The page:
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Publisher's Summary

A revelatory examination of the most significant demographic shift since the baby boom—the sharp increase in the number of people who live alone—that offers surprising insights on the benefits of this epochal change.
Renowned sociologist and author Eric Klinenberg explores the dramatic rise of solo living and examines the seismic impact it’s having on our culture, business, and politics. Conventional wisdom tells us that living by oneself leads to loneliness and isolation, but, as Klinenberg shows, most solo dwellers are deeply engaged in social and civic life. In fact, compared with their married counterparts, they are more likely to eat out and exercise, go to art and music classes, attend public events and lectures, and volunteer. There’s even evidence that people who live alone enjoy better mental health than unmarried people who live with others and have more environmentally sustainable lifestyles than families, since they favor urban apartments over large suburban homes.
It is now more common for an American adult to live alone than with family or a roommate, and Klinenberg analyzes the challenges and opportunities these people face: young professionals who pay higher rent for the freedom and privacy of their own apartments; singles in their 30s and 40s who refuse to compromise their career or lifestyle for an unsatisfying partner; divorced men and women who no longer believe that marriage is a reliable source of happiness or stability; and the elderly, most of whom prefer living by themselves to living with friends or their children. Living alone is more the rule than the exception in places like Manhattan, half of whose residents live by themselves, and many of America’s largest cities, where more than a third of the population does.
Drawing on over 300 interviews with men and women of all ages and every class who live alone, Klinenberg reaches a startling conclusion: In a world of ubiquitous media and hyperconnectivity, this way of life helps us discover ourselves and appreciate the pleasure of good company.
With eye-opening statistics, original data, and vivid portraits of people who go solo, Klinenberg upends the conventional wisdom to deliver the definitive take on how the rise of living alone is transforming the American experience. Going Solo is a powerful—and necessary—assessment of an unprecedented social change.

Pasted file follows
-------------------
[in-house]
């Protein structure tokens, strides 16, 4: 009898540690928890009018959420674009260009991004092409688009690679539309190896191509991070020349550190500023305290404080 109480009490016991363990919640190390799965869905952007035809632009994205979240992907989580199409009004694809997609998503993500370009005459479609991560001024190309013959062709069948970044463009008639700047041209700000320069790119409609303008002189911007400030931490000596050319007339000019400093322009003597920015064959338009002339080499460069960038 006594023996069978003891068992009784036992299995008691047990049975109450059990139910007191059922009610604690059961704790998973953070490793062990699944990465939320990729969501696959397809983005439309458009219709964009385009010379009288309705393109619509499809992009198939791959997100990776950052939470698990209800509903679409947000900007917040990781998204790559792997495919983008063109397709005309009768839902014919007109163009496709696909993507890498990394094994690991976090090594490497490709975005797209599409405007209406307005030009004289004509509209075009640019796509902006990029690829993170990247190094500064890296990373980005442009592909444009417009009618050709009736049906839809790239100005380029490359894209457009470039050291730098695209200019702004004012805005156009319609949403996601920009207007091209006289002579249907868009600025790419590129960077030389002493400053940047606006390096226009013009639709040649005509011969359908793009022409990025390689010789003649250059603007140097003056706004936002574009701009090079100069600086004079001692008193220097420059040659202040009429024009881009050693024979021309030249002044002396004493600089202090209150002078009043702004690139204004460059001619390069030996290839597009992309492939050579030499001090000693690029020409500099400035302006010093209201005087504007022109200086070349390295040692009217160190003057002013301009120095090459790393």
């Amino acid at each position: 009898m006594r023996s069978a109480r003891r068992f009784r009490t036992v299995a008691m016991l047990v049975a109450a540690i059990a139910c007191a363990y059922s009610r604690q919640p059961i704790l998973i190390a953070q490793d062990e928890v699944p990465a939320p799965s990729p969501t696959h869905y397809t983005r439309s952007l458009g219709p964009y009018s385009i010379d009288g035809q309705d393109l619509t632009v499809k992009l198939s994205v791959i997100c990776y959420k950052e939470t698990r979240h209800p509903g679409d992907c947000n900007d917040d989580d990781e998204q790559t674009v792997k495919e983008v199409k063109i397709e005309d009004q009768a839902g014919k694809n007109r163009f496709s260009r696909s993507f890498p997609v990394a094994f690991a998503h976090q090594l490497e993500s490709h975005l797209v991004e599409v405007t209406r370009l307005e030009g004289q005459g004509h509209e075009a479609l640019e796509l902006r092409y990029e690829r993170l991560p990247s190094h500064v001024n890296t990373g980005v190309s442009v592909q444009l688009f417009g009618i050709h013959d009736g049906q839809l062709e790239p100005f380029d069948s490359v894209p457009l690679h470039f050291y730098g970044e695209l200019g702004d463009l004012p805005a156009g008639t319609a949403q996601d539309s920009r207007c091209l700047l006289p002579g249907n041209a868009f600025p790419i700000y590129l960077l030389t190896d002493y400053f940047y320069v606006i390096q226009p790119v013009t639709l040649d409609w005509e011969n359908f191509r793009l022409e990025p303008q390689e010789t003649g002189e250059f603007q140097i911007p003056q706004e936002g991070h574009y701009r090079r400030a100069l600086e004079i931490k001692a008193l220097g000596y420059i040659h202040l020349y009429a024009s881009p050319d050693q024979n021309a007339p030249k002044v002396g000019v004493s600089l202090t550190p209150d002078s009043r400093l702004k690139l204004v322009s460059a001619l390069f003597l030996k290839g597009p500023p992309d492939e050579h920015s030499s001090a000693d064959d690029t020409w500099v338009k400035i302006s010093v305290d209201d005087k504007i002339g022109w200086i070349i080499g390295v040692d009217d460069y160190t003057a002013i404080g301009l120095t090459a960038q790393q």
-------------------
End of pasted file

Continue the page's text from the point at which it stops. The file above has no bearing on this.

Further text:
©2012 Eric Klinenberg (P)2012 Blackstone Audio, Inc.
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Critic Reviews

“Klinenberg takes an optimist’s look at how society could make sure singles—young and old, rich and poor—can make the connections that support them in their living spaces and beyond.” ( Publishers Weekly)
“Compelling…With articles in the New York Times Magazine, Rolling Stone, and Slate and appearances on the radio program This American Life, Klinenberg is at ease in both scholarly and popular milieus, and his book is recommended for libraries and individuals in both worlds.” ( Library Journal)
“An optimistic look at shifting social priorities that need not threaten our fundamental values.” ( Kirkus Reviews)
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Customer Reviews

Most Helpful
3 out of 5 stars
By Rick on 07-04-12

Looks Good on Paper

This is fascinating information and author Eric Klinenberg made a lot of talk show appearances when the book came out. He makes a persuasive case that living alone has become a popular and often perfectly satisfying choice for millions. On the other hand, Going Solo demonstrates that recitations of statistics do not translate well into audio, and a rather stentorian reading turns the experience into something like a grad school lecture.

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10 of 10 people found this review helpful

3 out of 5 stars
By Joanie C on 04-10-12

Interesting content

I found the content interesting and fairly well-balanced. Still, you can't help but get the impression that the author is disapproving or pessimistic about those who live alone. Probably the most distracting features were his detailed physical descriptions of the females he interviewed yet very brief descriptions of the men. What difference does it make what those folks looked like, and why the need to be so unbalanced about it anyway?

The performance left something to be desired. Overall, this book was clearly read with good inflection etc. However, I found the performer to be a bit over the top and stereotyped in his attempt at accents to differentiate when reading quotes. In particular, his attempt at vocalizing as an older African American female was downright cringe-worthy. Also, I have never heard anyone pronounce the acronym AARP as a single word before, and it was amusing and annoying to have him continually repeat "arp, arp" instead of the letters A.A.R.P.

Minor criticisms that should not prevent others from getting some good info out of this book, however.

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21 of 23 people found this review helpful

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